Moving magnet cartridge capacitance loading

Moving magnet cartridges requires a certain minimum of moving mass which helps to limit their performance at high frequencies. Considering the fact that the magnet is not very strong, the number of turns in the coil is likely to be high to provide a healthy output of about 5mV per channel for an RMS lateral velocity of 5cm/s at 1kHz. 

This large number of turns results in high inductance which is necessary to give the required output level. The process results in a high impedance that requires a high input impedance in the phono preamplifier, typically terminating the cartridge with a load resistance of 47 kOhms.

A large number of these turns will also lead to the distributed capacitance between the layers and turns of wire. Also, the tonearm wiring and interconnection to the phono preamp usually add to the total value of capacitance, and the preamp also provides some certain values of load capacitance to fine-tune the high-frequency response of the setup, which can exhibit a higher frequency resonance due to the presence of the LCR resonant circuit, capacitance, and resistance.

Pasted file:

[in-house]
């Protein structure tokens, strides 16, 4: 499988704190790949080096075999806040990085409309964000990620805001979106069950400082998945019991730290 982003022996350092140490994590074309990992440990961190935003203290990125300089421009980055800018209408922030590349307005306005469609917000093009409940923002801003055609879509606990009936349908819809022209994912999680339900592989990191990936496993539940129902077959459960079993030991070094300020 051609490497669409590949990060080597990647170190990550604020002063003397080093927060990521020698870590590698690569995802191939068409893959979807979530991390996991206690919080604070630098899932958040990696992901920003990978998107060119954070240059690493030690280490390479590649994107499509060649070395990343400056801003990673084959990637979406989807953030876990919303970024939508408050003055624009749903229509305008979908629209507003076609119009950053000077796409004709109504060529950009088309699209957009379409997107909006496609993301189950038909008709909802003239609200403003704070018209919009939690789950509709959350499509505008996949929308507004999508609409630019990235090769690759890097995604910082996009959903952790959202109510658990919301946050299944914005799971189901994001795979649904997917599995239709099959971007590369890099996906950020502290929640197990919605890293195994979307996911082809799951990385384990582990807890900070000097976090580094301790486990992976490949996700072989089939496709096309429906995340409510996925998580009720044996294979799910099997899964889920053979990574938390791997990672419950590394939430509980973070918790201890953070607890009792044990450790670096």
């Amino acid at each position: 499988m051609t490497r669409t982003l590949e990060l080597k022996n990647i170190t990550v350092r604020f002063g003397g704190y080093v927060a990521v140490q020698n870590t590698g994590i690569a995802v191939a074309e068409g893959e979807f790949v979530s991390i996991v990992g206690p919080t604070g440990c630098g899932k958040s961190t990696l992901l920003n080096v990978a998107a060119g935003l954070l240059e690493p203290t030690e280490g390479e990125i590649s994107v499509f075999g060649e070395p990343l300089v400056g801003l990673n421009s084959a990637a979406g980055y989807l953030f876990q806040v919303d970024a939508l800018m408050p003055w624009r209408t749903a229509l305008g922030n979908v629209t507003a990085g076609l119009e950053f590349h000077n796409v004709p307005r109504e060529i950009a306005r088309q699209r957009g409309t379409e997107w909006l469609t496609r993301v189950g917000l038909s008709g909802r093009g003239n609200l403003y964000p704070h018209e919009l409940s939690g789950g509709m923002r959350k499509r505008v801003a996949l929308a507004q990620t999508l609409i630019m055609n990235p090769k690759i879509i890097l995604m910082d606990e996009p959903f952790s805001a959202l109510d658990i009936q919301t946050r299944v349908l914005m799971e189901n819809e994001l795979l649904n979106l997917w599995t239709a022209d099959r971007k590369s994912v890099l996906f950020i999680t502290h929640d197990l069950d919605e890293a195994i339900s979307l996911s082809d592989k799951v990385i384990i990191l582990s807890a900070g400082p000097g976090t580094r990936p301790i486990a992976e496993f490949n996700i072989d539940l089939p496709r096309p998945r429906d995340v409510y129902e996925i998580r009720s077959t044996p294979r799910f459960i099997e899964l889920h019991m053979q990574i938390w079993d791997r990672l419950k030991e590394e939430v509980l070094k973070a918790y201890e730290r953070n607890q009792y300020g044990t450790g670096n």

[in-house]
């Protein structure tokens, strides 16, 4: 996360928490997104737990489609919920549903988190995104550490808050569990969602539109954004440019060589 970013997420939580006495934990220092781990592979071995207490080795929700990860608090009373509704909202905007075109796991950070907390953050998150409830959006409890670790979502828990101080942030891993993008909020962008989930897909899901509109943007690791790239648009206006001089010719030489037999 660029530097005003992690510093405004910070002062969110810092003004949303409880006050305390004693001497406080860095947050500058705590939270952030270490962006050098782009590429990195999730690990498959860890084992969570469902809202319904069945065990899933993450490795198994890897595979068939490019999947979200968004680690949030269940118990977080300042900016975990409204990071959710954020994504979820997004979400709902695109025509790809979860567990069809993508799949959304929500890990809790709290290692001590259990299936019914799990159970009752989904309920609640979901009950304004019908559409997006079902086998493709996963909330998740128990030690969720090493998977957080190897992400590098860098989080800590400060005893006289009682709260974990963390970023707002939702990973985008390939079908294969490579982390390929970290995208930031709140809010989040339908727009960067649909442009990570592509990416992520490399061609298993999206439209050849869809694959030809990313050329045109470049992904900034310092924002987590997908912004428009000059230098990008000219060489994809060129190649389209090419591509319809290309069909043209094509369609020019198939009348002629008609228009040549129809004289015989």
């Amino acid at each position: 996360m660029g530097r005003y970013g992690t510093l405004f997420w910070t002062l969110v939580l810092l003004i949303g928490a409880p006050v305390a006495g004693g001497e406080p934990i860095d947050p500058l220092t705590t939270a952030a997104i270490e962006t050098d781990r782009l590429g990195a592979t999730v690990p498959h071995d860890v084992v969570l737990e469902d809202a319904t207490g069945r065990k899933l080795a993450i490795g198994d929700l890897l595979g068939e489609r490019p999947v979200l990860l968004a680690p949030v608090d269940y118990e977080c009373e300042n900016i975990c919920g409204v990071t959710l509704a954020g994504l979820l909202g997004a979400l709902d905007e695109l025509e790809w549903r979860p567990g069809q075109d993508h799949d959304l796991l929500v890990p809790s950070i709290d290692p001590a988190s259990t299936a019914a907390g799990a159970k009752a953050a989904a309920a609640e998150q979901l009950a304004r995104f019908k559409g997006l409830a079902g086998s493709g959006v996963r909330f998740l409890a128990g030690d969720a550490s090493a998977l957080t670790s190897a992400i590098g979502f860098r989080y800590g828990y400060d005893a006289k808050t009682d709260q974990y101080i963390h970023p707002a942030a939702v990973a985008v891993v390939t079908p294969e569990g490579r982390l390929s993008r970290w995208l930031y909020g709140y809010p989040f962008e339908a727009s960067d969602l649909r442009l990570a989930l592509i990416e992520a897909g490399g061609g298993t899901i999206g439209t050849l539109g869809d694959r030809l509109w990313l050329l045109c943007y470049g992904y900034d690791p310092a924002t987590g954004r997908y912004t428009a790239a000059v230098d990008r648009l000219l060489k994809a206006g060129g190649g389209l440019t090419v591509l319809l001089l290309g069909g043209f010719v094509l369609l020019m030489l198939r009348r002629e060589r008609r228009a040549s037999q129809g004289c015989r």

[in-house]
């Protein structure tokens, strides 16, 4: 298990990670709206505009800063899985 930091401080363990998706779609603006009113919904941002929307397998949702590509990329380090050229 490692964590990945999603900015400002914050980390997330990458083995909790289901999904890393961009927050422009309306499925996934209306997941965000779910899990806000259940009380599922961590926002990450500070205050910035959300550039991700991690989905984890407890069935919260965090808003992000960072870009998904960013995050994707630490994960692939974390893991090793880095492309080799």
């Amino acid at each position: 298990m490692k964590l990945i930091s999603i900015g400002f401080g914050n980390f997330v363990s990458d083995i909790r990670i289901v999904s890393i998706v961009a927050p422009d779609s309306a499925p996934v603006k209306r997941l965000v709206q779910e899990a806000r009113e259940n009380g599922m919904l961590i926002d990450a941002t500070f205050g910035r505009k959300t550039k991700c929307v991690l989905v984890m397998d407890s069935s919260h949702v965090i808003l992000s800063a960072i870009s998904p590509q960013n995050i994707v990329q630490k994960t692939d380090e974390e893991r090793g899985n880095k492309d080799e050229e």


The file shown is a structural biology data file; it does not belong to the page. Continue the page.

Moving magnet cartridge capacitance loading

When there is the interfacing of a moving magnet cartridge to a phono preamplifier, the cartridge will be generally terminated in resistance in parallel with some capacitance. This type of capacitance is typically made up of the connecting cable’s parasitic C, about 100pF, and any capacitance implicitly or explicitly presented by the preamp’s front-end.

Also Read – How Long Does a Moving Coil Cartridge Last

However, the terminating resistance in the preamp is always about the usual 47 kilo-Ohms. If a higher recommended load capacitance is presented to a moving magnet cartridge by the manufacturer, the result of this will be an over-emphasis of frequencies falling somewhere in the mid to upper treble regions, joined with an under-emphasis of frequencies above those frequencies.

It can also cause a correspondent excessive brightness joined with a sluggish transient response in subjective terms. A moving magnet phono cable that has a 400 pF of capacitance is simply absurd, the recommended load capacitance of various moving magnet cartridges ranges from about 100 to 500 pF. So a 250 to 300 pF capacitance is suitable for use with the majority of cartridges, although some models require more or less than this which is why the capacitance should still be within the normal range.  


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